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Magnets and Magnetic Fields

Professor Dave here, I want to tell you about magnets.

We have known about the magnetic properties of

certain types of matter for thousands of years,

and have long utilized this phenomenon

for navigation in the form of a compass,

and also to display good report cards on

the fridge. A few different kinds of

magnets are instantly recognizable, like

the popular horseshoe variety, and most

people are aware that these attract

iron-containing objects. Any bar magnet

will have ends called poles. One will be

the north pole and one will be the south

pole, which were named as such because of

the way a suspended bar magnet will

orient with respect to the cardinal

directions. This is how a compass works,

it's just a magnetic needle that always

points north. Like poles repel and

opposite poles attract, just like

electric charges. The difference is that

opposite charges can be isolated, whereas

no matter how many times you cut a

magnet in half it will always contain

both poles. To fully understand the

properties of matter that allow for

magnetic behavior, we must understand the

electron configurations of the atoms in

the magnet, and we must therefore learn

some chemistry. If you are interested you

can check out my general chemistry

series for more atomic knowledge than

you can shake a stick at, but for our

purposes here it will suffice to

understand that most materials contain

atoms with all of their electrons paired

up in orbitals with one spin up and one

spin down such that they cancel each

other out, but some substances like iron,

cobalt, and nickel have electrons that

aren't cancelled out, and some of these

can be called ferromagnetic. In these

materials the atoms will adopt an

orientation such that all of their net

spins are aligned in parallel fashion

and this phenomenon which we can refer to as a

magnetic domain will generate a magnetic

field. A magnetic field can be depicted

using field lines just like an electric

field, and though they will appear to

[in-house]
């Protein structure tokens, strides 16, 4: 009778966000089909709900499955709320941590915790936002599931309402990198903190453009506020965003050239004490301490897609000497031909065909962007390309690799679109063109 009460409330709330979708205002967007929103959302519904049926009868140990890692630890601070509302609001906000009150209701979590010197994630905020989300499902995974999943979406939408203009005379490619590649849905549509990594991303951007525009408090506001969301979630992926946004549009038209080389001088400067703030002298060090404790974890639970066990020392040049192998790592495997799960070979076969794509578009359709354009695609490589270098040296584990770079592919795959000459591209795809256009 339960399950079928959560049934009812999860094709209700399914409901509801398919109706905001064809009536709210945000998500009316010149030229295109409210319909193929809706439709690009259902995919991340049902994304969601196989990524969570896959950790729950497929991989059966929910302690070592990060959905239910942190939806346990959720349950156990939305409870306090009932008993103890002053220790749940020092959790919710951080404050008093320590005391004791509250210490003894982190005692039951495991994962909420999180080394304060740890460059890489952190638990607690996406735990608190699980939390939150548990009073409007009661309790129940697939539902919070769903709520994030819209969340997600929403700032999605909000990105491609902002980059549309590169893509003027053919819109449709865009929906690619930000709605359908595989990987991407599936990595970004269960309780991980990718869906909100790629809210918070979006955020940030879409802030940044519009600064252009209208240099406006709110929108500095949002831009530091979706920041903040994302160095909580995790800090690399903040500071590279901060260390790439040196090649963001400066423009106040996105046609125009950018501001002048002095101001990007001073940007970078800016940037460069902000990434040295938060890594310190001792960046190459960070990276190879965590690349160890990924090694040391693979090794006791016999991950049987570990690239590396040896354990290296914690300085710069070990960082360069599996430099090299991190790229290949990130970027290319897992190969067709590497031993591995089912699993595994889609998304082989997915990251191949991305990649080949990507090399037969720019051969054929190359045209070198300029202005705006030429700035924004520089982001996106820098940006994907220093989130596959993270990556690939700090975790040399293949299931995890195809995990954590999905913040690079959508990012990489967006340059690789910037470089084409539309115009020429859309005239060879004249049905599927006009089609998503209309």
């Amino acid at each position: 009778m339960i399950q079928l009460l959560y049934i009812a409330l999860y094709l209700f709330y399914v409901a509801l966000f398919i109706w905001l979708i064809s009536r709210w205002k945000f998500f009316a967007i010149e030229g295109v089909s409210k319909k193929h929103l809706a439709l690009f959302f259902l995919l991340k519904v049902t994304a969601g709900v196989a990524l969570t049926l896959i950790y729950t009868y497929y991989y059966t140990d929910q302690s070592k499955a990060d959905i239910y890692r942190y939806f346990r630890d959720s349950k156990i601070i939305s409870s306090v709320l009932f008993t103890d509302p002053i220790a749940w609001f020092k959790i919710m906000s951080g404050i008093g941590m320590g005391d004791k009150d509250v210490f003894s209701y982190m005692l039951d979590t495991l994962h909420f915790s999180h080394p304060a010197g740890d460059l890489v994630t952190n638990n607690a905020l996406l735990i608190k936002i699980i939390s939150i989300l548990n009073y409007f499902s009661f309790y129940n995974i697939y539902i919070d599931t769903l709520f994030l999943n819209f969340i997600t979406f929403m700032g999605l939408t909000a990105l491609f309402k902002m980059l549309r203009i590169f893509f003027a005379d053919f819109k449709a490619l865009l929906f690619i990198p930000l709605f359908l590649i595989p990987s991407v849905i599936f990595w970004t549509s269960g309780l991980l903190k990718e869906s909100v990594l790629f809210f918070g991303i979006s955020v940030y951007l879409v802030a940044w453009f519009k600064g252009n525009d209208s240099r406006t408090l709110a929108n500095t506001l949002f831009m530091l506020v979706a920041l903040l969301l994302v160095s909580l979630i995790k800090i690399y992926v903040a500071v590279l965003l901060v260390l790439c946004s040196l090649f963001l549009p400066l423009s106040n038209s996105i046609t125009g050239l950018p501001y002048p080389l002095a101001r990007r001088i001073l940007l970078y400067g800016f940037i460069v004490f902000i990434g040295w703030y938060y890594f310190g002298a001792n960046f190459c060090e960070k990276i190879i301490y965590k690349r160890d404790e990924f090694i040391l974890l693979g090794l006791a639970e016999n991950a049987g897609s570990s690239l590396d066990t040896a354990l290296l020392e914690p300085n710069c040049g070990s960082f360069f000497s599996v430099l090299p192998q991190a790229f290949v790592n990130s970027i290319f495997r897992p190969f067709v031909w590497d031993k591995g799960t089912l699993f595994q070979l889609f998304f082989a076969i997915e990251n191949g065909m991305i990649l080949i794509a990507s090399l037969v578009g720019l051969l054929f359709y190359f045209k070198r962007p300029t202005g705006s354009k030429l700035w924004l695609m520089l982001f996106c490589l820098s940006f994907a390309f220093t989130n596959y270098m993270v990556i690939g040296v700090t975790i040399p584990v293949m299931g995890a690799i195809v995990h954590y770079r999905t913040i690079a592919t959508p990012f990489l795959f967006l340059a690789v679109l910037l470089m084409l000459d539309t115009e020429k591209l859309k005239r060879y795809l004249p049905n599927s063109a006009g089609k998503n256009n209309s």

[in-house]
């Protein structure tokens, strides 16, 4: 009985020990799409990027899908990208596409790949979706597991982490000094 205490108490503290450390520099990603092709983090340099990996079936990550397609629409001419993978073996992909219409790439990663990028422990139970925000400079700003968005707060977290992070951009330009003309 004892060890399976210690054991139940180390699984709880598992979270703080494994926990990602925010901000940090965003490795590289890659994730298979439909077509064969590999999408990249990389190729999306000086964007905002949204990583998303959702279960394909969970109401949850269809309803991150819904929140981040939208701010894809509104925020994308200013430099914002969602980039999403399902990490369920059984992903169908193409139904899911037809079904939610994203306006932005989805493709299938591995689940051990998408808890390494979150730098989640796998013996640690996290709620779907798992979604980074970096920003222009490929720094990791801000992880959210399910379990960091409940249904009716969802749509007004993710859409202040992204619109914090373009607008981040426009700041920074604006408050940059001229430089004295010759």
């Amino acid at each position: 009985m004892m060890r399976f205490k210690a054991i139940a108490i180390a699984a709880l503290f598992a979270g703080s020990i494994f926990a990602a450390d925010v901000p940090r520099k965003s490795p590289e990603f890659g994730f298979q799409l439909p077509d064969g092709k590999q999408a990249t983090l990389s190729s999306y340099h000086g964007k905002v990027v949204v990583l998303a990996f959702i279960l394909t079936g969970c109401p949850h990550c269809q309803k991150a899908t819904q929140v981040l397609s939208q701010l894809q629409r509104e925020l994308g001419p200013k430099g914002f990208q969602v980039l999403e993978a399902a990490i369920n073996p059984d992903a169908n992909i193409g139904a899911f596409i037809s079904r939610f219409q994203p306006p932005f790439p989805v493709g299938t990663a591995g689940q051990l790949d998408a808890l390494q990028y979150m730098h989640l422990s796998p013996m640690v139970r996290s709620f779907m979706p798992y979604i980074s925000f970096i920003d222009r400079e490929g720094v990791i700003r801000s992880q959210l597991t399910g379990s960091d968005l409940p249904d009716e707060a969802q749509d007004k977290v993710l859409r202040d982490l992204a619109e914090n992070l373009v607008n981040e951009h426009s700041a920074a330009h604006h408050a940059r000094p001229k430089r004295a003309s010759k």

begin at the north pole of the magnet

and end at the south pole, they have no

true ends. They are closed loops that

continue through the magnet itself.

In this way earth itself is a giant bar

magnet with the magnetic north pole

about 1,500 kilometers from the

geographic North Pole, and the magnetic

south pole about the same distance from

the geographic South Pole. The geographic

poles mark Earth's axis of rotation but

the magnetic poles exist because of the

way atoms are distributed in Earth's

iron core, which align their spins just

like the atoms in a bar magnet.

The magnetic poles actually change their

position slightly over thousands of

years as material in the core changes

position. There is so much magnetized

material in the Earth's core that the

magnetic field generated is absolutely

immense, stretching far out into space.

This field interacts with high-energy

charged particles that race towards us

from the Sun and deflects them towards

the magnetic poles to produce the aurora

borealis when these particles collide

with molecules in our atmosphere. These

become excited and release colorful

light upon relaxing back to the ground

state. Without the Earth's magnetic field

we would be at tremendous risk from this

kind of radiation and life on Earth

probably wouldn't be possible. Electric

current is able to deflect a compass

needle, and magnetic fields affect the

paths of particles with electric charge,

so it wasn't long until we realized that

electricity and magnetism were two sides

of the same coin, which was then dubbed

the electromagnetic force. We now realize

this is true because it is the motion

and orientation of electrons that

produce magnetic fields. We can use the

right-hand rule to show that if you

grasp a current carrying

wire in your right hand with your thumb

pointing in the direction of the current,

your other fingers will wrap in the

direction of the magnetic field that is

generated by the current. We later came

to understand how electric and magnetic

fields fluctuate together to generate

electromagnetic waves. This was the first

time two seemingly separate forces were

unified, but it wasn't the last. We have

been able to unify most of the

fundamental forces through our study of

modern physics, and one of the primary

objectives of physics today is unifying

all of them into one grand unified field

theory, a so-called theory of everything.

Everything we have discussed in this

classical physics course was discovered

between the 17th and 19th centuries, and

at the turn of the 20th century, things

got a lot weirder thanks to Einstein and

some of his pals. We learned that things

can be both particles and waves, that

time flows at different rates for

different observers, and that space

itself is curved around massive objects.

So if you feel like you've sufficiently

mastered the concepts presented in this

series, I'll see you in the modern physics course.

Thanks for watching, guys. Subscribe to my channel for

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